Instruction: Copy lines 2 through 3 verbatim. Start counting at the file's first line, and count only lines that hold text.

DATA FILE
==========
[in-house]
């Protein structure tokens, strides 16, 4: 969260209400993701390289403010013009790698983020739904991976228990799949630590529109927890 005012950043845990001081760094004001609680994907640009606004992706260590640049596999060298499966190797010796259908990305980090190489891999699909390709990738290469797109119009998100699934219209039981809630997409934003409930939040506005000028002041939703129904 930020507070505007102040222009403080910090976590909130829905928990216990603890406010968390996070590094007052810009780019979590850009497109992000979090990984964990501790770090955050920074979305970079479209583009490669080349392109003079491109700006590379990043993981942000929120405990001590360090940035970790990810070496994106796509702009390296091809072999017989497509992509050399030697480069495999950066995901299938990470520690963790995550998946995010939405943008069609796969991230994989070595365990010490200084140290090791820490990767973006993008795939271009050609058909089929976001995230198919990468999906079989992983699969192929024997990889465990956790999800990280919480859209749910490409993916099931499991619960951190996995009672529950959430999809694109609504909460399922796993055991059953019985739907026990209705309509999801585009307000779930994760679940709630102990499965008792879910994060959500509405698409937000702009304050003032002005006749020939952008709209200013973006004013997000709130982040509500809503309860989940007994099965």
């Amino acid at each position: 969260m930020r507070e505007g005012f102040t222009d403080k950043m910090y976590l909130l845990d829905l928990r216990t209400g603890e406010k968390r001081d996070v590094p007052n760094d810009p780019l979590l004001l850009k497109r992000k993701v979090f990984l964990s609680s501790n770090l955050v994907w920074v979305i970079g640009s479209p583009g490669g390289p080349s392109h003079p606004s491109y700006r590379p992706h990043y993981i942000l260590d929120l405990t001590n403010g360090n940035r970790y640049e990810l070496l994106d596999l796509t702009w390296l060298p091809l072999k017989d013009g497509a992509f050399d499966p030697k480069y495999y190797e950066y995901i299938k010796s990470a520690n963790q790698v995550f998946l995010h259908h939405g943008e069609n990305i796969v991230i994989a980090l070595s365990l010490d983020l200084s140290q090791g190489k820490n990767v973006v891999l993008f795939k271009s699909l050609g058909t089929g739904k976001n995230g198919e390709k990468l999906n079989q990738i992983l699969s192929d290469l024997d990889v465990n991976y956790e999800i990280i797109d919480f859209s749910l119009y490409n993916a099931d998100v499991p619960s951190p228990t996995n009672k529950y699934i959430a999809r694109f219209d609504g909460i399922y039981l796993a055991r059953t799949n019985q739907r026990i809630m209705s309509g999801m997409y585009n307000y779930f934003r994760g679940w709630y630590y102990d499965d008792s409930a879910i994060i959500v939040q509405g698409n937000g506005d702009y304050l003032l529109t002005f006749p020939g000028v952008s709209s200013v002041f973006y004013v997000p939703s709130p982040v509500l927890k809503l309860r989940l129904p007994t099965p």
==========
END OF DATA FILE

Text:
């Protein structure tokens, strides 16, 4: 969260209400993701390289403010013009790698983020739904991976228990799949630590529109927890 005012950043845990001081760094004001609680994907640009606004992706260590640049596999060298499966190797010796259908990305980090190489891999699909390709990738290469797109119009998100699934219209039981809630997409934003409930939040506005000028002041939703129904 930020507070505007102040222009403080910090976590909130829905928990216990603890406010968390996070590094007052810009780019979590850009497109992000979090990984964990501790770090955050920074979305970079479209583009490669080349392109003079491109700006590379990043993981942000929120405990001590360090940035970790990810070496994106796509702009390296091809072999017989497509992509050399030697480069495999950066995901299938990470520690963790995550998946995010939405943008069609796969991230994989070595365990010490200084140290090791820490990767973006993008795939271009050609058909089929976001995230198919990468999906079989992983699969192929024997990889465990956790999800990280919480859209749910490409993916099931499991619960951190996995009672529950959430999809694109609504909460399922796993055991059953019985739907026990209705309509999801585009307000779930994760679940709630102990499965008792879910994060959500509405698409937000702009304050003032002005006749020939952008709209200013973006004013997000709130982040509500809503309860989940007994099965």
């Amino acid at each position: 969260m930020r507070e505007g005012f102040t222009d403080k950043m910090y976590l909130l845990d829905l928990r216990t209400g603890e406010k968390r001081d996070v590094p007052n760094d810009p780019l979590l004001l850009k497109r992000k993701v979090f990984l964990s609680s501790n770090l955050v994907w920074v979305i970079g640009s479209p583009g490669g390289p080349s392109h003079p606004s491109y700006r590379p992706h990043y993981i942000l260590d929120l405990t001590n403010g360090n940035r970790y640049e990810l070496l994106d596999l796509t702009w390296l060298p091809l072999k017989d013009g497509a992509f050399d499966p030697k480069y495999y190797e950066y995901i299938k010796s990470a520690n963790q790698v995550f998946l995010h259908h939405g943008e069609n990305i796969v991230i994989a980090l070595s365990l010490d983020l200084s140290q090791g190489k820490n990767v973006v891999l993008f795939k271009s699909l050609g058909t089929g739904k976001n995230g198919e390709k990468l999906n079989q990738i992983l699969s192929d290469l024997d990889v465990n991976y956790e999800i990280i797109d919480f859209s749910l119009y490409n993916a099931d998100v499991p619960s951190p228990t996995n009672k529950y699934i959430a999809r694109f219209d609504g909460i399922y039981l796993a055991r059953t799949n019985q739907r026990i809630m209705s309509g999801m997409y585009n307000y779930f934003r994760g679940w709630y630590y102990d499965d008792s409930a879910i994060i959500v939040q509405g698409n937000g506005d702009y304050l003032l529109t002005f006749p020939g000028v952008s709209s200013v002041f973006y004013v997000p939703s709130p982040v509500l927890k809503l309860r989940l129904p007994t099965p």